UN urges NATO to adopt holistic approach to conflict

NATO commands about 47,000 troops from 39 nations, including 26 member states, and operates 26 Provincial Reconstruction Teams across Afghanistan.
(Abdullah Shaheen/IRIN)

As NATO sets about exploring ways to boost its military effort in Afghanistan at a summit in Bucharest on 3 April, UN Secretary-General Ban Ki-moon and UN Special Representative for Afghanistan Kai Eide are urging a holistic approach and better coordination by all parties to defeat the Taliban and restore stability.

"I am confident that NATO’s new military-political strategy will help provide a more comprehensive approach to International Security Assistance Force efforts," Ban said in his speech in Bucharest. "It must also address the underlying issues that have prevented past efforts from achieving the degree of success we have desired."

Aleem Siddique, a spokesman for UNAMA, told IRIN: " To defeat the insurgency we need to see more than just military efforts; we need to see political outreach efforts; we need to see development efforts; we need to see humanitarian assistance efforts; and more broadly, regional cooperation.The insurgency cannot be defeated and peace cannot be achieved only through military means."

All parties involved in peace-building and development in Afghanistan - chiefly NATO, the UN and the Afghan government - should “step-up coordination” among themselves, Siddique said.

More on peace-building in Afghanistan
 UN Secretary-General warns of threats to "still fragile" country
 New envoy to boost coordination and reinforce UNAMA
 Donors should support local peace-building efforts - Oxfam
 ICG report calls on donors to “make decisive change”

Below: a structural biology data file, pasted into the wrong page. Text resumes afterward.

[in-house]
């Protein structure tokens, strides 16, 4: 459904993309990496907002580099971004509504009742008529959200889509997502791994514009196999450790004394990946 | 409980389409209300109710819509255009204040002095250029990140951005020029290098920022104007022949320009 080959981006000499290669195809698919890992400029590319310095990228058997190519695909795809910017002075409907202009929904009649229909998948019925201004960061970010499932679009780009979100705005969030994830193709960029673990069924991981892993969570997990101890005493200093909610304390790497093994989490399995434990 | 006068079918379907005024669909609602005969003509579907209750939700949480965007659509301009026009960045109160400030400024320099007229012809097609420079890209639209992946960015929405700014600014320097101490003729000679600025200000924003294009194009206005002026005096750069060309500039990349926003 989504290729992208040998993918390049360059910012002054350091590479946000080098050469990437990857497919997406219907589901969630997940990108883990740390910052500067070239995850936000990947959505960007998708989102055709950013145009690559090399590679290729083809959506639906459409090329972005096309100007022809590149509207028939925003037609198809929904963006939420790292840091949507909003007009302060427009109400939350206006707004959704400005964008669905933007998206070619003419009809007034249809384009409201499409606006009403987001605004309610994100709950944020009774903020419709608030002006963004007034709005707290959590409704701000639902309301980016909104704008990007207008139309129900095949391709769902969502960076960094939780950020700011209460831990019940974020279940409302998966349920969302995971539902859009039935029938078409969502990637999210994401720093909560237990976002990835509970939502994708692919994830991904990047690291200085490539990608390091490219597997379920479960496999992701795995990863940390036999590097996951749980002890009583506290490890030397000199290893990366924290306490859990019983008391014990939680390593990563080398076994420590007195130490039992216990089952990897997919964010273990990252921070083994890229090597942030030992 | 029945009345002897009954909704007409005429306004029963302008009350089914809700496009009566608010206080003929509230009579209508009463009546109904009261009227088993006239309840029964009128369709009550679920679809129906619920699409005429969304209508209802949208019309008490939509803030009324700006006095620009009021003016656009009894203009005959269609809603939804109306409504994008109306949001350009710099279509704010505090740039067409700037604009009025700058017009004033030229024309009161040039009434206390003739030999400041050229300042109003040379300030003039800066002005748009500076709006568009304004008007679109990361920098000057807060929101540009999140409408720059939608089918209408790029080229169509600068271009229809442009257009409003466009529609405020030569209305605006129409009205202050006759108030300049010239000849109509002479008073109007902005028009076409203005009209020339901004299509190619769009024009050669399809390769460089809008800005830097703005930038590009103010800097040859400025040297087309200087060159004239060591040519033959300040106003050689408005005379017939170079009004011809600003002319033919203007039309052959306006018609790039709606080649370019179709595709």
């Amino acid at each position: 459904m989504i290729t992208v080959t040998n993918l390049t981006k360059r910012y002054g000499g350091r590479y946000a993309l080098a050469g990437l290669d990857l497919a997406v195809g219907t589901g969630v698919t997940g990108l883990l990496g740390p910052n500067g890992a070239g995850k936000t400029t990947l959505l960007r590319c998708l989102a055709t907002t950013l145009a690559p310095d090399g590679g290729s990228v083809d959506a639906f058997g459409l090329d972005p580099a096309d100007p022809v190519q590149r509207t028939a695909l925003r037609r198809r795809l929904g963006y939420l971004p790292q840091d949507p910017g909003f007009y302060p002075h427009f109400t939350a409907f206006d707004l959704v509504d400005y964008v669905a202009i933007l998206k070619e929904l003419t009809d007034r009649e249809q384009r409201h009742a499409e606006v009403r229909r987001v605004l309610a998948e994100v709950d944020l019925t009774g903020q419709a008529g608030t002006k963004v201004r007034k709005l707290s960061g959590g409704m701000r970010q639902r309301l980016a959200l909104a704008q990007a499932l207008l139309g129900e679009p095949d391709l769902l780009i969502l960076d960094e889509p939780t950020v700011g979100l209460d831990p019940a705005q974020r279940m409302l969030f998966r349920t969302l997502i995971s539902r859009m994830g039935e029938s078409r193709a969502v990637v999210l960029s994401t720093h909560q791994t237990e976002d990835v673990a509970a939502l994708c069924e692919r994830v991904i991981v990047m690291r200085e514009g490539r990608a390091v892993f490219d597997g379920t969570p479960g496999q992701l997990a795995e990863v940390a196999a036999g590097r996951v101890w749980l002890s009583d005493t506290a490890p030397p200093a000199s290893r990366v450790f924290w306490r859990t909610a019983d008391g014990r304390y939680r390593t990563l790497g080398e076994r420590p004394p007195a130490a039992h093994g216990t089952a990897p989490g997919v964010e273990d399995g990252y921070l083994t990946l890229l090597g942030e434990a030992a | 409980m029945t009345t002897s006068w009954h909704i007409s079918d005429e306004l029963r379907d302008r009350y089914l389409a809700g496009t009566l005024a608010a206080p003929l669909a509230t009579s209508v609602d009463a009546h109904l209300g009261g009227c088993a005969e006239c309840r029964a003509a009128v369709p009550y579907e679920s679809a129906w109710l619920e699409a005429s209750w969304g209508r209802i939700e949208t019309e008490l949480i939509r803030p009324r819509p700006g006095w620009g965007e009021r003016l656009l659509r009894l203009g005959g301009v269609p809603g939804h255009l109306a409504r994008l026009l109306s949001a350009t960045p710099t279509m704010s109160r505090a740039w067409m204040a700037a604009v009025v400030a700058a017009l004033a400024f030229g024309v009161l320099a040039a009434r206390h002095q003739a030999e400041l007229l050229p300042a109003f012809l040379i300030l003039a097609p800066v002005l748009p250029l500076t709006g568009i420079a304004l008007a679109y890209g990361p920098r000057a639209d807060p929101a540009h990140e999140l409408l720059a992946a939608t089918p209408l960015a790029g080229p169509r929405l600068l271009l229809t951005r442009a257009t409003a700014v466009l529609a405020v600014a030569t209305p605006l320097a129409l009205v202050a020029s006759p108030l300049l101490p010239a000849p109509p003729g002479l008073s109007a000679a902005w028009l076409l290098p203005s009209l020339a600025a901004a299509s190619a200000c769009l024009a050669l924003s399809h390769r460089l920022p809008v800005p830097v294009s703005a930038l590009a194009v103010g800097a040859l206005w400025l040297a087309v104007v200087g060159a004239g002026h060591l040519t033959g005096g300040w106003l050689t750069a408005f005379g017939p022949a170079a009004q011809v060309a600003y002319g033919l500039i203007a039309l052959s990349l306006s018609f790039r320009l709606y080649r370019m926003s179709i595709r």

Oxfam calls on donors to overhaul aid policy
 UN ready to aid dialogue to boost prospects for peace

NATO role in humanitarian activities?

Apart from its military operations in coordination with the International Security Assistance Force (ISAF), NATO also runs Provincial Reconstruction Teams (PRTs) in 26 of Afghanistan’s 34 provinces and has carried out over 7,500 development projects, said a NATO report released on 1 April.

While some aid agencies criticise the increasing involvement of NATO soldiers in development and humanitarian activities and consider this a major reason for the “shrinking humanitarian space” in Afghanistan, UNAMA says Afghanistan needs more than the traditional distinction between help from the military and help from aid agencies.

“We want to get away from this black-and-white scenario where it is purely the military that are responsible for security and purely the international community and the government that are responsible for political outreach and the development,” said Aleem.

However, aid agencies such as Oxfam America, member of Oxfam International, have said the military should not be engaged in humanitarian and development activities unless there is no other way to meet life-threatening needs.

Photo: Abdullah Shaheen/IRIN
The UN says non-military aspects of NATO-ISAF mission need reinforcement.

Civilian casualties

At least 1,500 Afghan civilians lost their lives in insurgency-related violence in 2007, the UN has reported.

Preliminary reports compiled by the Afghanistan Independent Human Rights Commission (AIHRC) indicate that almost half of civilian casualties in the past two years came about as a result of aerial strikes and other military operations conducted by international forces.

During the Bucharest summit, Ban and Eide will reiterate the UN’s concerns about civilian protection and ask NATO leaders to adopt stronger measures to minimise the impact of the conflict on civilians, Siddique said.


This article was produced by IRIN News while it was part of the United Nations Office for the Coordination of Humanitarian Affairs. Please send queries on copyright or liability to the UN. For more information: https://shop.un.org/rights-permissions

Share this article
Join the discussion

Support The New Humanitarian

Your support helps us deliver informative, accessible, independent journalism that you can trust and provides accountability to the millions of people affected by crises worldwide.